Academic journal article Administrative Science Quarterly

Localized Competition and Organizational Failure in the Manhattan Hotel Industry, 1898-1990

Academic journal article Administrative Science Quarterly

Localized Competition and Organizational Failure in the Manhattan Hotel Industry, 1898-1990

Article excerpt

Park, CA: Sage.

Amburgey, Terry L., Tina Dacin, and Dawn Kelly 1993 "Disruptive selection and population segmentation: Inter-population competition as a segregating process." In Joel A.C. Baum and Jitendra V. Singh (eds.), Evolutionary Dynamics of Organizations. New York: Oxford University Press (forthcoming).

Bain, Joe S. 1956 Barriers to New Competition. Cambridge, MA: Harvard University Press. INTRODUCTION

Investigations of density dependence in founding and failure rates have devoted primary attention to populations and less to exploring differences among organizations within populations (Barnett and Carroll, 1987; Hannan and Freeman, 1989; Hannan and Carroll, 1992). This has led some critics to charge that the model treats all members of a population as more or less equivalent, with each member assumed to compete for the same scarce resources and to contribute to and experience competition equally (Winter, 1990: 286). Although existing research demonstrates that the assumption of equivalence may be a reasonable starting approximation, studies of population and industry substructures (Hatten and Schendel, 1977; Ulrich and McKelvey, 1990), strategic groups (McGee and Thomas, 1986; Docker, 1991), geographically segmented environments (Carroll and Wade, 1991), and organizational size distributions (Hannan, Ranger-Moore, and Banaszak-Holl, 1990) suggest that all organizations in a population may not compete for the same scarce resources or contribute to and experience competition equally. If all organizations in a population are not equal competitors then population density, a count of the number of organizations, may not provide the most precise measure of the competition faced by different organizations in a population. Considering organizational differences more explicitly may therefore facilitate understanding the competitive dynamics within organizational populations.

Investigating localized competitive processes within organizational populations may provide a useful point of departure for the development of an ecological approach to competitive dynamics that is sensitive to differences among individual organizations. In addition, this approach has the potential to provide a point of contact between researchers in organizational ecology and those in strategy and organization interested primarily in the organization level. In the study of localized competition, organizational differences are quantified and organizations allowed to compete at different levels of intensity according to the extent of their differences. Attending to organizational variation in this way builds on existing density-based approaches to competitive dynamics by incorporating differences among individual organizations directly into measures of competition. Understanding the role of variation among organizations within populations is central to an ecological-evolutionary theory of organizations. Differences in the adaptive capacities of organizations within a population provide the basis for competitive selection processes and population change. As a result, research on localized competitive processes in organizational populations may help clarify how the characteristics of organizations interact with the characteristics of populations in shaping the competitive dynamics and evolution of organizational populations.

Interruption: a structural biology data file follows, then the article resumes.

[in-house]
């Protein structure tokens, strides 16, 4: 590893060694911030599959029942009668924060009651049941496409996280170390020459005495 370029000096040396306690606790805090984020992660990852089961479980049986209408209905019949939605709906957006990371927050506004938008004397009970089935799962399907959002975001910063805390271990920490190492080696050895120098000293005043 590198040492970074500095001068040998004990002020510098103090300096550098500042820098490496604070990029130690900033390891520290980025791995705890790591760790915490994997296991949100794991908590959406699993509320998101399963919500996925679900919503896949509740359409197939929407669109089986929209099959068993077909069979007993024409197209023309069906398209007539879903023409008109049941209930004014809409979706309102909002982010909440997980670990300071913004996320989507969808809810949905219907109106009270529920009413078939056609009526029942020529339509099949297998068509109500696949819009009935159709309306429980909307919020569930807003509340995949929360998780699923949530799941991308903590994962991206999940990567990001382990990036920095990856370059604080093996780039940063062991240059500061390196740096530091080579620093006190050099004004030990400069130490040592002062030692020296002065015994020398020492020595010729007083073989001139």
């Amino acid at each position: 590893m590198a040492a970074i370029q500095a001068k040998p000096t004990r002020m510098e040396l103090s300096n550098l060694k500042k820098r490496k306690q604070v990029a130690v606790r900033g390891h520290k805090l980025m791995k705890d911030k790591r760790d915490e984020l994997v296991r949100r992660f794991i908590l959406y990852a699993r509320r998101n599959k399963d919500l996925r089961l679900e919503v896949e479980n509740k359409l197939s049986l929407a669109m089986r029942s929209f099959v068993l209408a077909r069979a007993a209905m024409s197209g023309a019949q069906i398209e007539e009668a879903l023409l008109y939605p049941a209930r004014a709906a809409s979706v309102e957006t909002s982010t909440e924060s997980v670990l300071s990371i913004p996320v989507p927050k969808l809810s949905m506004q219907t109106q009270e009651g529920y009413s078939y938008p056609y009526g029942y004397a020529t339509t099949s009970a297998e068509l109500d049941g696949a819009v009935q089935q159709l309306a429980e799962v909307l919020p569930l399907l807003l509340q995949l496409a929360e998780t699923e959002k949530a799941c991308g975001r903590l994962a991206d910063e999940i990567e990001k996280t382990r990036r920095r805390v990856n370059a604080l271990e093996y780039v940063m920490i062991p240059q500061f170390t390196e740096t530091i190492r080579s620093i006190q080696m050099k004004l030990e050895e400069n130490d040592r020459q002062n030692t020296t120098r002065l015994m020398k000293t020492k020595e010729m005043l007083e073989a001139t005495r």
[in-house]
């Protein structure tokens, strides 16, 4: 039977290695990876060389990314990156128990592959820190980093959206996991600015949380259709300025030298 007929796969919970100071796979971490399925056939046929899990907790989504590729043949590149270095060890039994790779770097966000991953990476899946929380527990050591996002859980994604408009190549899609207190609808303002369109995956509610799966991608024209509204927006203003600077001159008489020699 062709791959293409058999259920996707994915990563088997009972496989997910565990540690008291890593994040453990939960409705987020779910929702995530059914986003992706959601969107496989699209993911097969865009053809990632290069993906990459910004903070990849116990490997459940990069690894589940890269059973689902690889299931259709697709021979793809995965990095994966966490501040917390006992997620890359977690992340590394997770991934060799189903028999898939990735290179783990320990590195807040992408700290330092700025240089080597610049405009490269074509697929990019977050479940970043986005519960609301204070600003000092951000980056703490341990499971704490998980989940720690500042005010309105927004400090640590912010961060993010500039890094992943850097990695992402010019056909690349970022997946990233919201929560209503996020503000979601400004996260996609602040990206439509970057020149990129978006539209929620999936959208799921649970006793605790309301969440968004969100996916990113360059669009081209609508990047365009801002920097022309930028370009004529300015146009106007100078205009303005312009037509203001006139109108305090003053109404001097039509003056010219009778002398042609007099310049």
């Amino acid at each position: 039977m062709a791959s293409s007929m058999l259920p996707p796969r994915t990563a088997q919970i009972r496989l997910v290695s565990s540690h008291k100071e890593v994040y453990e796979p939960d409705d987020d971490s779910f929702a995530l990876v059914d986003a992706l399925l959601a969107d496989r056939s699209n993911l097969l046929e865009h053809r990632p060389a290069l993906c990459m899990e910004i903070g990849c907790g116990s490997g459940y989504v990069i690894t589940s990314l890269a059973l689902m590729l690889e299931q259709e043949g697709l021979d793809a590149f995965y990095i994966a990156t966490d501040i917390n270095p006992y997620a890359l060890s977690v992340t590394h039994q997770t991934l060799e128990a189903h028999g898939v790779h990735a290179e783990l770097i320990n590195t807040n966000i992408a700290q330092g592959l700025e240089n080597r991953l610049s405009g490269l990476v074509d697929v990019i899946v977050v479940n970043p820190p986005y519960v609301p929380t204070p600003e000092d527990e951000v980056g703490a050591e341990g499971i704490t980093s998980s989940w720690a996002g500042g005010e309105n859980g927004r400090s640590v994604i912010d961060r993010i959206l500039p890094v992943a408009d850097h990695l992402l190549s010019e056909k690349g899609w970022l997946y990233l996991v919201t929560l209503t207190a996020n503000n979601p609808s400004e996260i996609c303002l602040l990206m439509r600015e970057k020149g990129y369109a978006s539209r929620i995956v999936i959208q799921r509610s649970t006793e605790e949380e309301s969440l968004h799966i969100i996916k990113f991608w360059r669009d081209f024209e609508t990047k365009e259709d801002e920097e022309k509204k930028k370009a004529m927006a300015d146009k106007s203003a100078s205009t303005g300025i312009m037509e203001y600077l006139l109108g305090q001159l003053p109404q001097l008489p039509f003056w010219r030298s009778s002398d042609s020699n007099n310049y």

Localized Competition

In organizational ecology, the intensity of competition among organizations is predicted to be mostly a function of the similarity in organizational resource requirements: the more similar the resource requirements, the greater the potential for intense competition (Hannan and Freeman, 1977, 1989). At one extreme, organizations with identical resource requirements are perfect competitors. At the other, organizations with distinct resource requirements do not compete. More formally, the potential intensity of competition between organizations is proportional to the overlap or intersection of their resource requirements. …

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